As new details emerge in the fatal UCLA lab fire that killed Sheri Sangji, a research assistant in Patrick Harran’s lab, it becomes more evident that UCLA is a dysfunctional department in an environment where the burden of responsibility is placed upon everyone and everything other than that of the university or the department.  The slow decline of UCLA and recent high profile departures suggest a department of infighting and low morale.  From the LA Times:

In electronic missives to university colleagues, Harran complained that UCLA had all but hung him out to dry in the press. In one e-mail, he said that reports in two chemical industry publications “read like an indictment, without having the facts.”

In another, he took issue with a UCLA investigator’s report, which was detailed in a March 1 story in The Times. The report, citing previous lab deficiencies that had gone unfixed, made it “sound like I deliberately did not adhere to policy” and was part of a “culture of neglect,” he wrote.

According to the same article a similar, though non-lethal, incident occurred at the school not but a few weeks ago.

While I pick on UCLA (rightly so) the issue is far more systematic and, as anyone who has gone through graduate school knows, safety training is almost non existent.  I rarely see lab coats on in my own lab, though it’s hypothetically required.  I generally never wore a lab coat until I got an asskickity one as a gift from my boss for making a website for him.  If custom lab coats get people to wear them, then that’s what schools should offer!

I contacted my senator about this issue.  I’ve had good relations with his office and am a strong supporter, but he was unreceptive to the idea.  If you could, for just a moment, pull your cell phone out and call these senators and reference the LA Times article above about the need for universities, who receive federal research grants for science, to provide comprehensive training to all laboratory workers.  You may well do something to help prevent this shit from happening again.  Indeed, maybe even to yourself:

Boxer, Barbara – (D – CA) Senator of CA
(202) 224-3553
Feinstein, Dianne – (D – CA) Senator of CA
(202) 224-3841
The Following are members of the Committee on Commerce, Science, and Transportation
Hutchison, Kay Bailey – (R – TX) Ranking Member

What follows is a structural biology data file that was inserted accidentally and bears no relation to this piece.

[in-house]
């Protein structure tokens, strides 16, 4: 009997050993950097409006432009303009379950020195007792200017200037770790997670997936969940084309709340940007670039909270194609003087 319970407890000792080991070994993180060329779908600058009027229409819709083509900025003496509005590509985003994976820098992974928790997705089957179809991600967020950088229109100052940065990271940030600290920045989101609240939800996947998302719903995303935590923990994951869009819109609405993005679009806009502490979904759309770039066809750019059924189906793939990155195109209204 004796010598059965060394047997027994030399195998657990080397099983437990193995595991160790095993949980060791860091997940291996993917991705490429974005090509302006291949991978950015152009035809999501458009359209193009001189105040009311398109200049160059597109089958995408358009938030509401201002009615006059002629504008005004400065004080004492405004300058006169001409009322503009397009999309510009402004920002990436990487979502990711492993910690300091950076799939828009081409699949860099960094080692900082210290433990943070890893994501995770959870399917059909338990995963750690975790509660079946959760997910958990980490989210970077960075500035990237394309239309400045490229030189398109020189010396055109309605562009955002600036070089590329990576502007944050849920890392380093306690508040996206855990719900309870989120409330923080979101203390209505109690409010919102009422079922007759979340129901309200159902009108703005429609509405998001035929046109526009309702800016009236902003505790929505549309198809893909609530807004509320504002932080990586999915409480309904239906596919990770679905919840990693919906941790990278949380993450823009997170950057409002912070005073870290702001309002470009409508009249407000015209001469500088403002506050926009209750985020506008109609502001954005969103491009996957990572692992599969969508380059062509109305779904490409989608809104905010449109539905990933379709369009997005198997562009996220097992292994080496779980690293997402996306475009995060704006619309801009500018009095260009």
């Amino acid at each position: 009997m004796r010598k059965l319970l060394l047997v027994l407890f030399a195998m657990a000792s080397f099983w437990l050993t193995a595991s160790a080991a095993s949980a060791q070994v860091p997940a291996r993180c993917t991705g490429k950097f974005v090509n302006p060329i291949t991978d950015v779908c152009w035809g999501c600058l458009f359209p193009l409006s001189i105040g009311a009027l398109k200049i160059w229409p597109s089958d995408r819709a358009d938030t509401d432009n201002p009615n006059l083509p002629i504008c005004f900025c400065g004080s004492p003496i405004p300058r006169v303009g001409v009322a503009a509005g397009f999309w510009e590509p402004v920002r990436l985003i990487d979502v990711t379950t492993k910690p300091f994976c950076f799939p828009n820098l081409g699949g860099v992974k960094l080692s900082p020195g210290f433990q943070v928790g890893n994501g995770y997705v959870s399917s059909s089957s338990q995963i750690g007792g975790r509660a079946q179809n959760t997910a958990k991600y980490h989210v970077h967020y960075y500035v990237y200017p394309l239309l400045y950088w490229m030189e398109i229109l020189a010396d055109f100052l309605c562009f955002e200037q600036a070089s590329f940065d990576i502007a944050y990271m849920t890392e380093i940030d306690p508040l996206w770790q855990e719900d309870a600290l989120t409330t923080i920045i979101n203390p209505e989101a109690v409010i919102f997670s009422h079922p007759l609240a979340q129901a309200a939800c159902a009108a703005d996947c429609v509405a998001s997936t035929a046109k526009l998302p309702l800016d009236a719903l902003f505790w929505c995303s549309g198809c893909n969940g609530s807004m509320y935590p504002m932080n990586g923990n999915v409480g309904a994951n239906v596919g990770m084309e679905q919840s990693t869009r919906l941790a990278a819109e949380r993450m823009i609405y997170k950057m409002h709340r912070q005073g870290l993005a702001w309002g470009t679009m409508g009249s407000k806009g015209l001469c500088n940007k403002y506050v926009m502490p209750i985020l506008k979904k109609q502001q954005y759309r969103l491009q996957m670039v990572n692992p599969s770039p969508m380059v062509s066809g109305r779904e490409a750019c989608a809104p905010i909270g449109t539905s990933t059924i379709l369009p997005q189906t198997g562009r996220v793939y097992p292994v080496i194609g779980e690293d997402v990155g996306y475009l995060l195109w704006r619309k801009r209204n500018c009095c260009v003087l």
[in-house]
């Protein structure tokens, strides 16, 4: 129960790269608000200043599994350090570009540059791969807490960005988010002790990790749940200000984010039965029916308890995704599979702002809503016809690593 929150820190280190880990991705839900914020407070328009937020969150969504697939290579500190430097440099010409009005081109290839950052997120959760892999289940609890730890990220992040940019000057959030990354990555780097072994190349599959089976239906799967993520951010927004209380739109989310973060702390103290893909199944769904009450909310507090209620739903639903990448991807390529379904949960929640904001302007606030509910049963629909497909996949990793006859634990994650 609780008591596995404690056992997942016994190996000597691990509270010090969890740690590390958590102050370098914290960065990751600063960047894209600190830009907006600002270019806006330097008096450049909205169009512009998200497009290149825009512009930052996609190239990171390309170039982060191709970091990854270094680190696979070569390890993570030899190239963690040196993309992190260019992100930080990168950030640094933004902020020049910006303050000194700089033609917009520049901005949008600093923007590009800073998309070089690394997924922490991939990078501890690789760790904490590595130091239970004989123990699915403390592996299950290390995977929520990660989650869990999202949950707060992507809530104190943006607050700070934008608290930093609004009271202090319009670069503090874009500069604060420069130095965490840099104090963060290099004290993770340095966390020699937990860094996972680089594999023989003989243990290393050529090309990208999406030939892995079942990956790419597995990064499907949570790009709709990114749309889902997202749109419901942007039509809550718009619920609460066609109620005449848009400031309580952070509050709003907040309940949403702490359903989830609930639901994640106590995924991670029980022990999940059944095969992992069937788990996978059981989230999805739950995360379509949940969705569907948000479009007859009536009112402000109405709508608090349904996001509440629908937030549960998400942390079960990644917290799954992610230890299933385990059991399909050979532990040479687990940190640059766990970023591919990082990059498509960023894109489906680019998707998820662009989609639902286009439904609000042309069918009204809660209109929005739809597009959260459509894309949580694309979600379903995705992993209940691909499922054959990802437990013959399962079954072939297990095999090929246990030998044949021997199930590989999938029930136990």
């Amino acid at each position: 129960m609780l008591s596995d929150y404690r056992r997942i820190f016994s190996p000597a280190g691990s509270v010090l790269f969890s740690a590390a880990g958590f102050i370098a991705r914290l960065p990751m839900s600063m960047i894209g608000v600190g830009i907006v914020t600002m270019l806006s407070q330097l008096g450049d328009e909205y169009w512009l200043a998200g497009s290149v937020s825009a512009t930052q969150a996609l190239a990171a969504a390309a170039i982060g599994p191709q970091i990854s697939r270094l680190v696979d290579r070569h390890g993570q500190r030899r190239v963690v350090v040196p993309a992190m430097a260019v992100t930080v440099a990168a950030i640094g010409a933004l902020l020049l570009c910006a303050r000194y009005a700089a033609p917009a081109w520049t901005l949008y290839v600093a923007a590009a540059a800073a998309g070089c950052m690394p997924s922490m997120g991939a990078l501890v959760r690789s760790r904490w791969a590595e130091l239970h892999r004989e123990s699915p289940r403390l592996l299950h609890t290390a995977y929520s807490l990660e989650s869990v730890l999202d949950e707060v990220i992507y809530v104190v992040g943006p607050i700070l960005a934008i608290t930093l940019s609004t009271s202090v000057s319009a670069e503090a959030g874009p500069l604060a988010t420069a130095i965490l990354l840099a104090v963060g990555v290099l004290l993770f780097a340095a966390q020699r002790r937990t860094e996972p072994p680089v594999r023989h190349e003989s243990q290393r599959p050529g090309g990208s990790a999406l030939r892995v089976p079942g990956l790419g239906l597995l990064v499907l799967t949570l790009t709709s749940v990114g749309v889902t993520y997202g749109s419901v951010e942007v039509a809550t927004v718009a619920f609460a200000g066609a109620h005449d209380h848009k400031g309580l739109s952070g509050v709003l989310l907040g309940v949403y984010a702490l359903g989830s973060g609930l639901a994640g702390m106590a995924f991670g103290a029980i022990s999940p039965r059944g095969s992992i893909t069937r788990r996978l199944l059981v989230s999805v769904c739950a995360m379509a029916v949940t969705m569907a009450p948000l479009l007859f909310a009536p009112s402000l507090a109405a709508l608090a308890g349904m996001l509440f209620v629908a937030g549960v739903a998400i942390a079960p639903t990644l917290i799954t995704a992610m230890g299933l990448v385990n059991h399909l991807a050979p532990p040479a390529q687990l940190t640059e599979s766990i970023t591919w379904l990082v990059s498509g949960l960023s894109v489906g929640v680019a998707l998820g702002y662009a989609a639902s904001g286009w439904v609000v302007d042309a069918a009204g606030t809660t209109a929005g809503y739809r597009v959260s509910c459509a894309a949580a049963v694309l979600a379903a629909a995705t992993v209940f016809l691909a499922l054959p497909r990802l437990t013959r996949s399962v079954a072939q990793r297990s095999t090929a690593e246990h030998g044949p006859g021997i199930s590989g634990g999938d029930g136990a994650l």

(202) 224-5922
Rockefeller, John D., IV – (D – WV) Chairman
(202) 224-6472

The first time you contact an “almighty” senator, you will likely hear the voice of one of his or her staff members. This is quite fine, they’ll dutifully report to the senator any grievances you have so long as they aren’t too grandpa Simpson.

For tips, you would start like you were calling an insurance office asking for information. Introduce yourself, tell them what you do and how you are relevant and then, quite politely, say something like:

I’m not sure if you’re aware of the recent laboratory fire that killed a 23 year old UCLA lab assistant, but having gone/been/are in graduate school I can attest that the safety measures that surrounded this death are all too common. I feel as though because these schools all receive federal funding, it should be within the purview of the senate to require, as a condition of receiving federal funding, to provide life saving training to students and employees. You can read the latest in a recent LA Times article…

Hutchison’s people will likely ponder if that’s really within the purview of the feds and wonder if it’s even worth considering (such is the stalwart nature of Republicans). I would anticipate little to no static from any of the other Democratic senators. You will likely not hear back, but you will still be heard, I assure you. I have spoken with the offices of my senators many times.

NOW DO IT! Or I’ll give you swine flu.

UPDATE:  Answer this poll question!

Tetrabutylammonium acetate is a(n)

  • base (80%, 288 Votes)
  • acid (20%, 72 Votes)

Total Voters: 360

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